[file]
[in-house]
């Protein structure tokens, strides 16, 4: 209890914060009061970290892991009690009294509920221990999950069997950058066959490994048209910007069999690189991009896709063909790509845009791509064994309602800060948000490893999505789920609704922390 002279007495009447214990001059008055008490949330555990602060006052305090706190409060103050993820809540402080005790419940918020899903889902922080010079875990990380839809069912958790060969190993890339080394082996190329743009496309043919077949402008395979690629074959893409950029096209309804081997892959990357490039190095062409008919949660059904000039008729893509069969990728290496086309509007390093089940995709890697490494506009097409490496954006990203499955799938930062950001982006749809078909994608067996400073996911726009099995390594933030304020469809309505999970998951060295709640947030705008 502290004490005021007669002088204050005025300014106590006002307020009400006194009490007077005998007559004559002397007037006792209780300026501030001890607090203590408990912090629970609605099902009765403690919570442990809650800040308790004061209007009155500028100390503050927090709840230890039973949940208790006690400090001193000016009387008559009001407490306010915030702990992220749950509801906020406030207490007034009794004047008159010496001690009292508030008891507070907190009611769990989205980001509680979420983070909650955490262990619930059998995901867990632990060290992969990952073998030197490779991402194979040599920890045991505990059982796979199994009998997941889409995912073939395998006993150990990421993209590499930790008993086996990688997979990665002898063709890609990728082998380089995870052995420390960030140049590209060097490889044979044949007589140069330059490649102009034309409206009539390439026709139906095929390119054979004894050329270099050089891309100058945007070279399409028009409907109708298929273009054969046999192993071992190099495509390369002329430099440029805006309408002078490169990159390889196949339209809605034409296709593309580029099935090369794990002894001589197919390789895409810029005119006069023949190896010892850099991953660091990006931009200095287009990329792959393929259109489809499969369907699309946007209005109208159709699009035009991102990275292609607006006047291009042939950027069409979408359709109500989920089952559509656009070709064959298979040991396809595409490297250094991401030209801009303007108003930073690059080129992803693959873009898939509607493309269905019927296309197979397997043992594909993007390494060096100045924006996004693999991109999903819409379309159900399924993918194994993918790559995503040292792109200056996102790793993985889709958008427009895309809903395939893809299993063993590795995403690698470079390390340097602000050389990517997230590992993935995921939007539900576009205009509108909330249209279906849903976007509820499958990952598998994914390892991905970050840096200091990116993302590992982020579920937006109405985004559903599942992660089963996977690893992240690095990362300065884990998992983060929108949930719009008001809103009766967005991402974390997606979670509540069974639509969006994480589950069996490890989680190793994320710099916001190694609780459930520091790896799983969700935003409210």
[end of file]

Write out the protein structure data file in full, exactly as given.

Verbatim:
[in-house]
């Protein structure tokens, strides 16, 4: 209890914060009061970290892991009690009294509920221990999950069997950058066959490994048209910007069999690189991009896709063909790509845009791509064994309602800060948000490893999505789920609704922390 002279007495009447214990001059008055008490949330555990602060006052305090706190409060103050993820809540402080005790419940918020899903889902922080010079875990990380839809069912958790060969190993890339080394082996190329743009496309043919077949402008395979690629074959893409950029096209309804081997892959990357490039190095062409008919949660059904000039008729893509069969990728290496086309509007390093089940995709890697490494506009097409490496954006990203499955799938930062950001982006749809078909994608067996400073996911726009099995390594933030304020469809309505999970998951060295709640947030705008 502290004490005021007669002088204050005025300014106590006002307020009400006194009490007077005998007559004559002397007037006792209780300026501030001890607090203590408990912090629970609605099902009765403690919570442990809650800040308790004061209007009155500028100390503050927090709840230890039973949940208790006690400090001193000016009387008559009001407490306010915030702990992220749950509801906020406030207490007034009794004047008159010496001690009292508030008891507070907190009611769990989205980001509680979420983070909650955490262990619930059998995901867990632990060290992969990952073998030197490779991402194979040599920890045991505990059982796979199994009998997941889409995912073939395998006993150990990421993209590499930790008993086996990688997979990665002898063709890609990728082998380089995870052995420390960030140049590209060097490889044979044949007589140069330059490649102009034309409206009539390439026709139906095929390119054979004894050329270099050089891309100058945007070279399409028009409907109708298929273009054969046999192993071992190099495509390369002329430099440029805006309408002078490169990159390889196949339209809605034409296709593309580029099935090369794990002894001589197919390789895409810029005119006069023949190896010892850099991953660091990006931009200095287009990329792959393929259109489809499969369907699309946007209005109208159709699009035009991102990275292609607006006047291009042939950027069409979408359709109500989920089952559509656009070709064959298979040991396809595409490297250094991401030209801009303007108003930073690059080129992803693959873009898939509607493309269905019927296309197979397997043992594909993007390494060096100045924006996004693999991109999903819409379309159900399924993918194994993918790559995503040292792109200056996102790793993985889709958008427009895309809903395939893809299993063993590795995403690698470079390390340097602000050389990517997230590992993935995921939007539900576009205009509108909330249209279906849903976007509820499958990952598998994914390892991905970050840096200091990116993302590992982020579920937006109405985004559903599942992660089963996977690893992240690095990362300065884990998992983060929108949930719009008001809103009766967005991402974390997606979670509540069974639509969006994480589950069996490890989680190793994320710099916001190694609780459930520091790896799983969700935003409210």